slide1 n.
Download
Skip this Video
Loading SlideShow in 5 Seconds..
Experience with Safe Memory Management in Cyclone PowerPoint Presentation
Download Presentation
Experience with Safe Memory Management in Cyclone

Loading in 2 Seconds...

play fullscreen
1 / 36

Experience with Safe Memory Management in Cyclone - PowerPoint PPT Presentation


  • 148 Views
  • Uploaded on

Michael Hicks University of Maryland, College Park Joint work with Greg Morrisett - Harvard Dan Grossman - UW Trevor Jim - AT&T. Experience with Safe Memory Management in Cyclone. Cyclone. Derived from C, having similar goals

loader
I am the owner, or an agent authorized to act on behalf of the owner, of the copyrighted work described.
capcha
Download Presentation

PowerPoint Slideshow about 'Experience with Safe Memory Management in Cyclone' - thane-fisher


An Image/Link below is provided (as is) to download presentation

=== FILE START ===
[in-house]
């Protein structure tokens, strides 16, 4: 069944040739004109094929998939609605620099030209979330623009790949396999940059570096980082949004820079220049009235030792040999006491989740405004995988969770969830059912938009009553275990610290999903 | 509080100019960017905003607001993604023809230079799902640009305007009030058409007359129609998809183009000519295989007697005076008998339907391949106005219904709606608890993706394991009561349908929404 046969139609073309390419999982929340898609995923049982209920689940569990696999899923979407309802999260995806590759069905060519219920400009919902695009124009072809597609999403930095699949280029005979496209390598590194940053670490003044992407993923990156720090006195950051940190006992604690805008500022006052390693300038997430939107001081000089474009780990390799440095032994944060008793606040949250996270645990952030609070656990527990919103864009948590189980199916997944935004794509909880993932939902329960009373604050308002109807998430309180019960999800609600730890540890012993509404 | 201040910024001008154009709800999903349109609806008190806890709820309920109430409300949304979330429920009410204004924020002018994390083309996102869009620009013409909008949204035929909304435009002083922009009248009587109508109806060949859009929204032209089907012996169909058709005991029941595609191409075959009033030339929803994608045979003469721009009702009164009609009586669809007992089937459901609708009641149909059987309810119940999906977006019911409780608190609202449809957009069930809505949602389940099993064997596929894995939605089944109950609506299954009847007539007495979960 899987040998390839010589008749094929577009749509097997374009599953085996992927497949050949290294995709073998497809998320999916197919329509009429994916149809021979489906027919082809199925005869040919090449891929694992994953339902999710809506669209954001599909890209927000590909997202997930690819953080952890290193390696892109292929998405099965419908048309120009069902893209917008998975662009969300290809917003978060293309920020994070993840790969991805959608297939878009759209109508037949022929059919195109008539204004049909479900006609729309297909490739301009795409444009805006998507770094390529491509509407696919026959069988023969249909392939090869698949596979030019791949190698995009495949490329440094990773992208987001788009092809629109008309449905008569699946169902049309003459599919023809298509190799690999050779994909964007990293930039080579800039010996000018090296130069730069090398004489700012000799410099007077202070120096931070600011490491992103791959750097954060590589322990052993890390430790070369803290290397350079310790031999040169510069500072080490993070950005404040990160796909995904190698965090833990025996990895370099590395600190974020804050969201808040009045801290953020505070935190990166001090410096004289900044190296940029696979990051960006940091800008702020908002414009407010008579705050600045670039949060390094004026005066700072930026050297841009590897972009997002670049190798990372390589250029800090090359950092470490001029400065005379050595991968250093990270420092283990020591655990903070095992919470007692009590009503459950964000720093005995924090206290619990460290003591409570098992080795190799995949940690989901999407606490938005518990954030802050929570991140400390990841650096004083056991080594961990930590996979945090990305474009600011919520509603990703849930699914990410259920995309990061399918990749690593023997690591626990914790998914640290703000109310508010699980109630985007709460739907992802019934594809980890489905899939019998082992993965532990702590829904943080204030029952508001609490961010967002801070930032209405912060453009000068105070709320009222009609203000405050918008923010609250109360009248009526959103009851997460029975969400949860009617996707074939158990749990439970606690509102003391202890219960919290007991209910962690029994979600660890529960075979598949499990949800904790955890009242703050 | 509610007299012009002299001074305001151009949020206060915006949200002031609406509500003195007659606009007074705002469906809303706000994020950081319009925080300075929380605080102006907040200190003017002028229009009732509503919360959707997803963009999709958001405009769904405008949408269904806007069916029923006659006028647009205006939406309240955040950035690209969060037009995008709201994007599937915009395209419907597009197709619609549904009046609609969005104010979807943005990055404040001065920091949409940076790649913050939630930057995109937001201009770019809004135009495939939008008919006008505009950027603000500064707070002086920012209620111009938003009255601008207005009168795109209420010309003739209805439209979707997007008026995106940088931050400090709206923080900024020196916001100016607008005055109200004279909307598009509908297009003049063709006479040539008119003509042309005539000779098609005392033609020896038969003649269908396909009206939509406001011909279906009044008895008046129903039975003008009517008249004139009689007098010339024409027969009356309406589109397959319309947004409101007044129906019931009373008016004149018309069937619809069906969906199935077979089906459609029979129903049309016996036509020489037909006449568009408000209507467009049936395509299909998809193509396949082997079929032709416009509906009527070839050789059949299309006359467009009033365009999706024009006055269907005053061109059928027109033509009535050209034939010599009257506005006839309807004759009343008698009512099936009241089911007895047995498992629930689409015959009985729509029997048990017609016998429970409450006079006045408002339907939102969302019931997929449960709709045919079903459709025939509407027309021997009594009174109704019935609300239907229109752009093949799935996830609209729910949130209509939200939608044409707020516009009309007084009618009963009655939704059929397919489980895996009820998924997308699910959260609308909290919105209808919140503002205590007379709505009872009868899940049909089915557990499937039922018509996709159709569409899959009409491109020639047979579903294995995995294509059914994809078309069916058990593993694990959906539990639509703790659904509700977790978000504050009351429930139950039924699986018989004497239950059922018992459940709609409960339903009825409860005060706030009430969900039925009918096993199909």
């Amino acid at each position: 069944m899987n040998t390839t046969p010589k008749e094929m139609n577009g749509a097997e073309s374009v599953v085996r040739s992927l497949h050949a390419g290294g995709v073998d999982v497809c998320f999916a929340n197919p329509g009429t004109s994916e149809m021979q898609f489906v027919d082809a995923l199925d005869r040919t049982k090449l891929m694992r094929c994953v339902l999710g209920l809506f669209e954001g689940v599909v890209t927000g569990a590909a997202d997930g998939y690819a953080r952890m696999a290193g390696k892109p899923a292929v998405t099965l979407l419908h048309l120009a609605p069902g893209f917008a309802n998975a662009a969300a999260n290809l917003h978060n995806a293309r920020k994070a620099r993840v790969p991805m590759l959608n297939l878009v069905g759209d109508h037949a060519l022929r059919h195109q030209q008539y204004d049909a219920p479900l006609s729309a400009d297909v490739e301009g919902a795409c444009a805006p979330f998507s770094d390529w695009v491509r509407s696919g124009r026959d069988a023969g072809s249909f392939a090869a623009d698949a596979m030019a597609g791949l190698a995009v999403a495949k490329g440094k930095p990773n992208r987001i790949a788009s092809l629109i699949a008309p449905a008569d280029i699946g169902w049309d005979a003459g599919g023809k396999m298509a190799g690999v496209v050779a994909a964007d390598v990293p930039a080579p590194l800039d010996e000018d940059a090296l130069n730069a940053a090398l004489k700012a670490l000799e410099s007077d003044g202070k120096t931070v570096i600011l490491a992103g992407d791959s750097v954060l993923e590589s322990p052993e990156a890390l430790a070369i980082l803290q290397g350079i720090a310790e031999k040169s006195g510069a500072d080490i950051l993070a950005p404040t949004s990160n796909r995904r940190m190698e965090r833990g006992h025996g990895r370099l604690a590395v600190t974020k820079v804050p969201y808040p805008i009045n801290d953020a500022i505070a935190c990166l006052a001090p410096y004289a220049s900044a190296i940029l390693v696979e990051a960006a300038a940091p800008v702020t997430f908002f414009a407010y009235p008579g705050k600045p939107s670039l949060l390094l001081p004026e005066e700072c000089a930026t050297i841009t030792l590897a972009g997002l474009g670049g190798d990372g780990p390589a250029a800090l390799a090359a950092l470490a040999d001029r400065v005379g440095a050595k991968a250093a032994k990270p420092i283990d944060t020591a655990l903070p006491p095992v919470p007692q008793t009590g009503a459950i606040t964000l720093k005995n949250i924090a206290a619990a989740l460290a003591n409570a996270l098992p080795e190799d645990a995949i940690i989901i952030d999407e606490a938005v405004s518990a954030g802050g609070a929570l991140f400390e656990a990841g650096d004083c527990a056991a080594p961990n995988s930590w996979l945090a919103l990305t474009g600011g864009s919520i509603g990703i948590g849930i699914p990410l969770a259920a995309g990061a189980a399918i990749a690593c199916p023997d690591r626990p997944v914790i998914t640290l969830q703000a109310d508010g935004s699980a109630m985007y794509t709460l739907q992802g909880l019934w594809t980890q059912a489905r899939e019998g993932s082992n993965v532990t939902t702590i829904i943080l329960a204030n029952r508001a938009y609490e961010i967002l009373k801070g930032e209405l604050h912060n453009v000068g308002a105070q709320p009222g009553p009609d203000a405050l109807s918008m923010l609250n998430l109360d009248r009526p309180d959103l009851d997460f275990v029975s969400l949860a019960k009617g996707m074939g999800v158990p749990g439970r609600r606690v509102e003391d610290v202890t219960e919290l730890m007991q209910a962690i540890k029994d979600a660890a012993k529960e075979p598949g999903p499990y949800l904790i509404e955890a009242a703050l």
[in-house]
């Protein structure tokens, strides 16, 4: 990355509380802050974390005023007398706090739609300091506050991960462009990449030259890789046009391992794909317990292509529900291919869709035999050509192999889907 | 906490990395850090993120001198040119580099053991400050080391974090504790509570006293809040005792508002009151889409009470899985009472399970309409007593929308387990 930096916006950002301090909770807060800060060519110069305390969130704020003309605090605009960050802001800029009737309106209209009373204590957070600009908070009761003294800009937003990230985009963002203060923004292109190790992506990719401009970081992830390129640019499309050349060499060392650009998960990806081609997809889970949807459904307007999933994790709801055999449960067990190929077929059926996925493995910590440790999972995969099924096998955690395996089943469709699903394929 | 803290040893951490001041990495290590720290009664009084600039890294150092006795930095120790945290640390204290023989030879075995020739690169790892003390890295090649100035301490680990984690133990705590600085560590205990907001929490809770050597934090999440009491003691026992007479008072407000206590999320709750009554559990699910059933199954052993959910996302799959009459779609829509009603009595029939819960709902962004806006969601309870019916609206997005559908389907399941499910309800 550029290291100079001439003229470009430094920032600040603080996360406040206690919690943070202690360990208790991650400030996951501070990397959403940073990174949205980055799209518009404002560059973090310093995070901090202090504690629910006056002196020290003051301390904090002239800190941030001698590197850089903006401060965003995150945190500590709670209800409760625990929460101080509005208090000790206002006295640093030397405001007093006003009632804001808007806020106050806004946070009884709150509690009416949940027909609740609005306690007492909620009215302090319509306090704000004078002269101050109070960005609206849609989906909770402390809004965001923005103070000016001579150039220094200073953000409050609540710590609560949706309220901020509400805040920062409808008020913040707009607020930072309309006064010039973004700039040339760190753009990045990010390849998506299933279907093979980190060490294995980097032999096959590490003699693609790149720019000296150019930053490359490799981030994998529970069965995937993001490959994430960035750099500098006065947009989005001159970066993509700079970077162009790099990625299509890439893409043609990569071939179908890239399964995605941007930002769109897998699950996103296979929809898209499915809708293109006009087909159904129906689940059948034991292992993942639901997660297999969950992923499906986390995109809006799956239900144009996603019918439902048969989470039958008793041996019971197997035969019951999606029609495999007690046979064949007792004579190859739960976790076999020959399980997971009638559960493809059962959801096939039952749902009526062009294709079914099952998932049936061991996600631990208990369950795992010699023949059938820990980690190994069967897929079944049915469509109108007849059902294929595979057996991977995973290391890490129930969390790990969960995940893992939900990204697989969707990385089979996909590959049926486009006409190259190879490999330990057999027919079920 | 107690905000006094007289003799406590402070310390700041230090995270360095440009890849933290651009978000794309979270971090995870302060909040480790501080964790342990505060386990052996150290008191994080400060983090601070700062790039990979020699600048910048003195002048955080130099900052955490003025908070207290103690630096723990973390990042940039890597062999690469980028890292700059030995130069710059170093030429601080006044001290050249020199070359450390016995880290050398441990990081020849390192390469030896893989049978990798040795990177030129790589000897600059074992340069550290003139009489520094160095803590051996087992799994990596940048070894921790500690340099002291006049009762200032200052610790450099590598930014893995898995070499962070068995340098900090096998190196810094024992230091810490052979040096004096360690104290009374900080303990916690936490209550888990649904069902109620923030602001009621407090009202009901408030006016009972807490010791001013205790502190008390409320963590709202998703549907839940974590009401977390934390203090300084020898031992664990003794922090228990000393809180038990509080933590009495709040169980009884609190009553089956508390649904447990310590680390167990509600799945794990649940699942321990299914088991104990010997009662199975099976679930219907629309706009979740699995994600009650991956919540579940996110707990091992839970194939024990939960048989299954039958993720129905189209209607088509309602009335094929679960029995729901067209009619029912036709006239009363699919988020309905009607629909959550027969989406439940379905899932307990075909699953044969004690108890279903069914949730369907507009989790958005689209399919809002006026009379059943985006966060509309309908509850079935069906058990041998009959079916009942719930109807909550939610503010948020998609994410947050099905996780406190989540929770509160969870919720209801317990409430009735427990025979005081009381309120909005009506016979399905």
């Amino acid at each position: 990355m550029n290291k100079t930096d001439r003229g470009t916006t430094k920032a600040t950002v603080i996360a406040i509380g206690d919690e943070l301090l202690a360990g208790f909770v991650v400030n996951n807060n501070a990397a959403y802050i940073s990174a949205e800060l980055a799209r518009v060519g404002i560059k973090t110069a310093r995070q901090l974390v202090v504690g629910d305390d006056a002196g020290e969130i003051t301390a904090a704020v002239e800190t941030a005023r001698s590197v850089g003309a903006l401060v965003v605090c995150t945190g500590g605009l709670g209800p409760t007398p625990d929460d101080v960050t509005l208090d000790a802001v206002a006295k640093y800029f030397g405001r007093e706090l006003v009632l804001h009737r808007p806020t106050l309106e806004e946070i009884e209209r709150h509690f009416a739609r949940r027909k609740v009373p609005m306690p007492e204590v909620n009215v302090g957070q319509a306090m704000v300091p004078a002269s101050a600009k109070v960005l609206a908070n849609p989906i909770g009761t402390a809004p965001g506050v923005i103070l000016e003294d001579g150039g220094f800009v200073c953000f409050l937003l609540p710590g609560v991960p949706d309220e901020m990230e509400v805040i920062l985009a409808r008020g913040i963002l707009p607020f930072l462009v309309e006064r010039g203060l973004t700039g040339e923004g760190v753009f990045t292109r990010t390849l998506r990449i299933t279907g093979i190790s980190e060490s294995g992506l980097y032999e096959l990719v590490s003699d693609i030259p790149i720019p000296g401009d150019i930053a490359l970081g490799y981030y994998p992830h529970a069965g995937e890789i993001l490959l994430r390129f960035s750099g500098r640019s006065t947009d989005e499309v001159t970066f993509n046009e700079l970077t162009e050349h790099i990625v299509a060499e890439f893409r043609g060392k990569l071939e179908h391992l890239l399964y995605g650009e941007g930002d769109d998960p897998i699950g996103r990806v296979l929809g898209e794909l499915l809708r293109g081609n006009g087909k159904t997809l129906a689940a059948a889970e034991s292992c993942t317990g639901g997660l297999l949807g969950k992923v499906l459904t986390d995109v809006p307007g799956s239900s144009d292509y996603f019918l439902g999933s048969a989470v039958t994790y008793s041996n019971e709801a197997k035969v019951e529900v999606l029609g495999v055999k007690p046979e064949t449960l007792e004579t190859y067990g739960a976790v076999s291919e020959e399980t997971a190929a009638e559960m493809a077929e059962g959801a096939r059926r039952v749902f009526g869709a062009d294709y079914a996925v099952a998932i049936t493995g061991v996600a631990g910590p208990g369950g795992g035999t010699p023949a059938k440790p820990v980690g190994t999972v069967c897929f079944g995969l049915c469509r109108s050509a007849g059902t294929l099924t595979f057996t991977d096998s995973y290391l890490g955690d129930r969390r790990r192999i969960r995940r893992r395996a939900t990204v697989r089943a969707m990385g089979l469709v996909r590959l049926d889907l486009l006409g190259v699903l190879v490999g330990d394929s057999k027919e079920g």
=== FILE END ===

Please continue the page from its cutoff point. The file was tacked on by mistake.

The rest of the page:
Download Policy: Content on the Website is provided to you AS IS for your information and personal use and may not be sold / licensed / shared on other websites without getting consent from its author.While downloading, if for some reason you are not able to download a presentation, the publisher may have deleted the file from their server.


- - - - - - - - - - - - - - - - - - - - - - - - - - E N D - - - - - - - - - - - - - - - - - - - - - - - - - -
Presentation Transcript
slide1
Michael Hicks

University of Maryland, College Park

Joint work with

Greg Morrisett - Harvard

Dan Grossman - UW